# Machine Learning methods / Regression Trees for Longitudinal/Panel Count Data

I have a data set where the dependent or the response variable is a non-negative and integer variable and exhibits over-dispersion where the variance is greater than the mean. Below is the figure

There exists methods such as Poisson, Negative Binomial (NB) Regression etc to model this kind of data. However, I have been searching for some machine learning or regression tree methods for panel count data which can provide alternatives for Poisson or NB. There exists regression tree methods for panel data such as REEMtree: Regression trees with random effects for longitudinal (panel) data by Sela and Siminoff. But this procedure implements a linear mixed effects model along with the non-parametric procedure of tree building based on CART methodology by Breiman and I am not sure if this is right method to model count data.

My query is, does there exist any machine learning or regression tree procedure to model count/over-dispersed data?

• What is your goal with this model? – Dimitriy V. Masterov Nov 15 '16 at 18:27
• So this is my depended variable and I have a set of independent variables and plan to use Poisson or negative binomial regression. The dependent variables is the number of discharge delayed days. I used machine learning techniques name regression trees in the past. A good think about regression trees is that they are able to show the interactions amongst the independent variables. Plus it can also be used as a very powerful exploratory analysis tool. – user3571389 Nov 15 '16 at 18:45
• But what do you want to accomplish? Predict the next count outcome $y_{t+1}$ given some past data outcomes $y_t,y_{t-1},...,y_{0}$ and the Xs, predict all outcomes just given the Xs, figure out the DGP, etc.. – Dimitriy V. Masterov Nov 15 '16 at 18:49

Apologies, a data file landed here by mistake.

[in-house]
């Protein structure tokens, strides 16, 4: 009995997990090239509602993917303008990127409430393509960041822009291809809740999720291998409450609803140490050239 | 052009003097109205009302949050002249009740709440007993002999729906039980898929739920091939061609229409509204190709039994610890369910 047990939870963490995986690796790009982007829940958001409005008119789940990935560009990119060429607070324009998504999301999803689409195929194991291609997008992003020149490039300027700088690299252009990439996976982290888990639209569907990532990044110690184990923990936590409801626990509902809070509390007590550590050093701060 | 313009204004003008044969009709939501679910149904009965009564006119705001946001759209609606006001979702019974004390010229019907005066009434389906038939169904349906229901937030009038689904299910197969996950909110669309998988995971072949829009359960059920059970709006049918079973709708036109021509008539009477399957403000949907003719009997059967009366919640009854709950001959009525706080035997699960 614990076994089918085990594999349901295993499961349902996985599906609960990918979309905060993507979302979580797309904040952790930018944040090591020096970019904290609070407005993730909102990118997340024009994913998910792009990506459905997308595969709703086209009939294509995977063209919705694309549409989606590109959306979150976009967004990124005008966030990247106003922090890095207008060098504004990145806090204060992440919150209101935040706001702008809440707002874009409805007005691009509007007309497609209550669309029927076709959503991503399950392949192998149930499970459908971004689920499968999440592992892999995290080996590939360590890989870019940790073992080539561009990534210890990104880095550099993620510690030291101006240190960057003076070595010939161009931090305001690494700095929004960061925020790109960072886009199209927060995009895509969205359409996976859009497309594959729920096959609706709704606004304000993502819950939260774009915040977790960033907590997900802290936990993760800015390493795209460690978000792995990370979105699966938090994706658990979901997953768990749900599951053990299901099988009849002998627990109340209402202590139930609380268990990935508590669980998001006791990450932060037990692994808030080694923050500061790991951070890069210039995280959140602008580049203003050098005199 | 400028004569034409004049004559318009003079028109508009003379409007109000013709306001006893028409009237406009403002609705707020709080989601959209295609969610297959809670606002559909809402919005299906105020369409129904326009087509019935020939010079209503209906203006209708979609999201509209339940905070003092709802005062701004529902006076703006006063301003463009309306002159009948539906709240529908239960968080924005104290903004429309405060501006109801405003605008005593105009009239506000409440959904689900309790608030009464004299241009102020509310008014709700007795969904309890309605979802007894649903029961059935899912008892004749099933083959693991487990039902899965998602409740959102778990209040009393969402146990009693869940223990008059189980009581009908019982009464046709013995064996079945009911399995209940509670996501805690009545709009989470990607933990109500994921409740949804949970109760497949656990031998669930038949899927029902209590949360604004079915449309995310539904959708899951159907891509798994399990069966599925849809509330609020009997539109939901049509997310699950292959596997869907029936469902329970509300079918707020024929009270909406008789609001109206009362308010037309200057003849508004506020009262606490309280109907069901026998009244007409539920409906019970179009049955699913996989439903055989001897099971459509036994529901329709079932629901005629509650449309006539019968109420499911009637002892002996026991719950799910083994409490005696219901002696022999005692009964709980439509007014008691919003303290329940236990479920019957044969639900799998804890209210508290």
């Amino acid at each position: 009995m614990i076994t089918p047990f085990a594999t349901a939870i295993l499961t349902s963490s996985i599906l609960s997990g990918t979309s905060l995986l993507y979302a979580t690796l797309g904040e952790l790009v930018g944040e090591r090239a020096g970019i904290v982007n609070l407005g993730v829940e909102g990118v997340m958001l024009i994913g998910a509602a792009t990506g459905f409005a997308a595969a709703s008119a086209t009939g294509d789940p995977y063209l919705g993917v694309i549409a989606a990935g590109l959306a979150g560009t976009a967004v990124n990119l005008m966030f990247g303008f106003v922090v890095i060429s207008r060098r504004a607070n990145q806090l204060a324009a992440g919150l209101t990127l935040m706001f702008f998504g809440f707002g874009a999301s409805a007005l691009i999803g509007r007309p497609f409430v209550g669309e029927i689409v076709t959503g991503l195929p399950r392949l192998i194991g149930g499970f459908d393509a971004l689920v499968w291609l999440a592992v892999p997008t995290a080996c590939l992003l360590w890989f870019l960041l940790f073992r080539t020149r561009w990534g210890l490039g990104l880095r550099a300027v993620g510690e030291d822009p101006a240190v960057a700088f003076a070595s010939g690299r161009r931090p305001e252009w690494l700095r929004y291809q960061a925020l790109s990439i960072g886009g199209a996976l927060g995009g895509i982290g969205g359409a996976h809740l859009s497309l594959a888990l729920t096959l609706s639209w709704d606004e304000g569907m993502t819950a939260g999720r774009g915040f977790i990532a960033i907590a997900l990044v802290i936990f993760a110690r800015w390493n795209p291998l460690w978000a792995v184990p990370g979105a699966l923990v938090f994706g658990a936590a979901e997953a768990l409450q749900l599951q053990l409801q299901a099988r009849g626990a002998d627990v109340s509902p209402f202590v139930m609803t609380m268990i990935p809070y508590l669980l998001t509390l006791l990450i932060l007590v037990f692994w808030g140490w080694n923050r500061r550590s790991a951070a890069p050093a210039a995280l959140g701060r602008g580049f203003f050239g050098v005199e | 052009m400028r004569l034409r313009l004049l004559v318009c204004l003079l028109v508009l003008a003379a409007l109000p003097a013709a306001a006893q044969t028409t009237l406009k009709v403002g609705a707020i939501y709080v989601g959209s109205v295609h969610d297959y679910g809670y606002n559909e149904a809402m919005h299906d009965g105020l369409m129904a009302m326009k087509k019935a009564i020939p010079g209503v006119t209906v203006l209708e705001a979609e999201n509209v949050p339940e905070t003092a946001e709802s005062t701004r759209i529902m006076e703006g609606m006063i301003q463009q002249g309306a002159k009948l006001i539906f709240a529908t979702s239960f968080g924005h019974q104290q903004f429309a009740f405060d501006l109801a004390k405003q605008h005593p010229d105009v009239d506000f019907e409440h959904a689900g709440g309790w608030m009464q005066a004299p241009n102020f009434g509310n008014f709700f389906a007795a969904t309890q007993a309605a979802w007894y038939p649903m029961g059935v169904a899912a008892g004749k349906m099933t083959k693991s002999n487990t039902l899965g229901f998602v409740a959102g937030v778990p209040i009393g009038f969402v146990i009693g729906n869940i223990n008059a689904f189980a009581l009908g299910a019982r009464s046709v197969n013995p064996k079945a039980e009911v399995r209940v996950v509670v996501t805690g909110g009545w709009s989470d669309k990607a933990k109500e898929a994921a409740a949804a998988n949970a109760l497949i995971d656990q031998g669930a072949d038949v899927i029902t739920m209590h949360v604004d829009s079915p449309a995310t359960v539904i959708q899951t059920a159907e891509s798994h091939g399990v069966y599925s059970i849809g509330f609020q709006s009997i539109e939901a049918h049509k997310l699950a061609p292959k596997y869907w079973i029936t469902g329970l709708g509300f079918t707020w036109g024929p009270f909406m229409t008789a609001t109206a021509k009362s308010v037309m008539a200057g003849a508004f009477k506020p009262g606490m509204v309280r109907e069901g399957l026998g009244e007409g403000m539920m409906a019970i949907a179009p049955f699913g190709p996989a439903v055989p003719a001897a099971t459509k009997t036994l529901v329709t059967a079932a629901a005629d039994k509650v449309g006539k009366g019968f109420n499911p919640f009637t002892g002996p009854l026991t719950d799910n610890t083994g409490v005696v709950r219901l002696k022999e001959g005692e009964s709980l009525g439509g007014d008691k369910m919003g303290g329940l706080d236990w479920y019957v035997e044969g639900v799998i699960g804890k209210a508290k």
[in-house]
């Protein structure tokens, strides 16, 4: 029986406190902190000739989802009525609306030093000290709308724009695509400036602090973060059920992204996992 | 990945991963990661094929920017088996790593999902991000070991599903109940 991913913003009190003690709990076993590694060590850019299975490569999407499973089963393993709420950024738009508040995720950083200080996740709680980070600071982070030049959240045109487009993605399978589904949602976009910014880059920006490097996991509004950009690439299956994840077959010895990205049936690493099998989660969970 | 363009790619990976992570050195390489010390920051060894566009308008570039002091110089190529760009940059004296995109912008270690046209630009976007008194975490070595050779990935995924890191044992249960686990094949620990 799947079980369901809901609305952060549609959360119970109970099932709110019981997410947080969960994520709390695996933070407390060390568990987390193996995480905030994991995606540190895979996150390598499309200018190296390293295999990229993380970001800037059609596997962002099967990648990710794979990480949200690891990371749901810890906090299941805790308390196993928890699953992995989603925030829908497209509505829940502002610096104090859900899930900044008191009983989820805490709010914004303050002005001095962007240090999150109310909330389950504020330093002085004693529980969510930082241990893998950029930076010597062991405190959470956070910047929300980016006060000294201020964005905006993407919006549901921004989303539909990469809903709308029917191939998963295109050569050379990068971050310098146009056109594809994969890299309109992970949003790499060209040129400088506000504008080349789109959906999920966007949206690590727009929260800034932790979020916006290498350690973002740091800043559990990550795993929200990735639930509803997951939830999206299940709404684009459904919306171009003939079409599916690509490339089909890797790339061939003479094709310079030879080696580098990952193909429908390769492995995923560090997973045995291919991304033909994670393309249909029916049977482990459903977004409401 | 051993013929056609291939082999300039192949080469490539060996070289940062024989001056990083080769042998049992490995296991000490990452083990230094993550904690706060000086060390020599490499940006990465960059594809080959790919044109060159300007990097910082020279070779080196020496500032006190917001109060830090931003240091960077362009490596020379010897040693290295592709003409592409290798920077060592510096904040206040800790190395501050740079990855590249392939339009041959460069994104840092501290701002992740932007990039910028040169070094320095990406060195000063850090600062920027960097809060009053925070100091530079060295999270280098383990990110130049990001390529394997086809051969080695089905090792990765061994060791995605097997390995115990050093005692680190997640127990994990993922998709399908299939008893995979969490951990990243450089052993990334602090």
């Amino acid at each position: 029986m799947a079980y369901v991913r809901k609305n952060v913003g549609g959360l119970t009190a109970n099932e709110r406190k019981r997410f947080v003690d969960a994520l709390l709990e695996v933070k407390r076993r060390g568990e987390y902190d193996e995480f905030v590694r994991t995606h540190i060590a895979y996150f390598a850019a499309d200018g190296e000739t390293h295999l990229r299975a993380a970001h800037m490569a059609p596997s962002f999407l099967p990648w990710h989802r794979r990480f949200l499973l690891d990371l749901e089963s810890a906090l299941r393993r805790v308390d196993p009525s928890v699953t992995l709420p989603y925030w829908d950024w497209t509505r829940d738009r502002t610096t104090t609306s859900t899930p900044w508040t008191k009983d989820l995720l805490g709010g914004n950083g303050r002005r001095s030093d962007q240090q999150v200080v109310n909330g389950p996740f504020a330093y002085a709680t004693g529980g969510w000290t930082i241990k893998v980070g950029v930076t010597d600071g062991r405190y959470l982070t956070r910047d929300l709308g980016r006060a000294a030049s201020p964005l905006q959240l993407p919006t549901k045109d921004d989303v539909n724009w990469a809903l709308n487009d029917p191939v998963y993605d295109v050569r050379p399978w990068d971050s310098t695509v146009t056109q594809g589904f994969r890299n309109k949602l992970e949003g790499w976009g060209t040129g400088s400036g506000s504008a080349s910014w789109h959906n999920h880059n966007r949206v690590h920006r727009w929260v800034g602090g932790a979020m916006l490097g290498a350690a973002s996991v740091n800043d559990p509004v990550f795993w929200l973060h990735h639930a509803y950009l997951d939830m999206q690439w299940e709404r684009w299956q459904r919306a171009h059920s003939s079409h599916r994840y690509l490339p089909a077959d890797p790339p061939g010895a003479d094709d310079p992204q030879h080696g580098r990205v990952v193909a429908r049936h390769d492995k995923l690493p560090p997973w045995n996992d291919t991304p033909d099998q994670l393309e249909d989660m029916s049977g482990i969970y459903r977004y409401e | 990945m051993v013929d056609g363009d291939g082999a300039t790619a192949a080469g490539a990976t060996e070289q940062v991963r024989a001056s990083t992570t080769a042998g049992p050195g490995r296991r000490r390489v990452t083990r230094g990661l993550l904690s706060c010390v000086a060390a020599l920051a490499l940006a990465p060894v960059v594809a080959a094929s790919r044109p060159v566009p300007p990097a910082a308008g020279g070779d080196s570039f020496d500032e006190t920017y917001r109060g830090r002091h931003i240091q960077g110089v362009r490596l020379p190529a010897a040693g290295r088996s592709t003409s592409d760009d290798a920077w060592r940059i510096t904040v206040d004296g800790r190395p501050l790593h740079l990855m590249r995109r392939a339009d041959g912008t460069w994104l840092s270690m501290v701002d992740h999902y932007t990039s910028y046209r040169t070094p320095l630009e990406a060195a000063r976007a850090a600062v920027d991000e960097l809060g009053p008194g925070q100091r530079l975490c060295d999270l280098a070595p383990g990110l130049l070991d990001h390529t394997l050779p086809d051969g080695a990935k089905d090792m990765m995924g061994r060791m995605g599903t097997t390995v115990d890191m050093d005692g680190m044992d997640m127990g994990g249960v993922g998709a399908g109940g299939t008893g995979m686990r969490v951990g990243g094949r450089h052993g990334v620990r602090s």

• Using NB regression, I want to find which explanatory variables are the significant ones and therefore identify the variable of interest. The reason I want to use ML techniques such as trees is simply for exploratory purposes which is what trees are meant for. I do not wish to use trees for forecasting, predictive accuracy or cross validation – user3571389 Nov 15 '16 at 19:05

The glmertree package on R-Forge (https://R-Forge.R-project.org/R/?group_id=261) extends the REEM tree approach in two directions: First, the response variable can come from the exponential family (including Gaussian and Poisson distributions among others). Second, the tree can be employed to not only learn a segment-wise constant mean but also include segment-specific regression slopes. Our working paper introducing the method is available from RePEc at http://EconPapers.RePEc.org/RePEc:inn:wpaper:2015-10
Having said that, however, the spread in your data is so large that I heavily doubt you will need a count data regression. I would start out by using log(y) as the response (or log(y + 0.5) if there are zeros) and try to build a flexible model for a continuous response.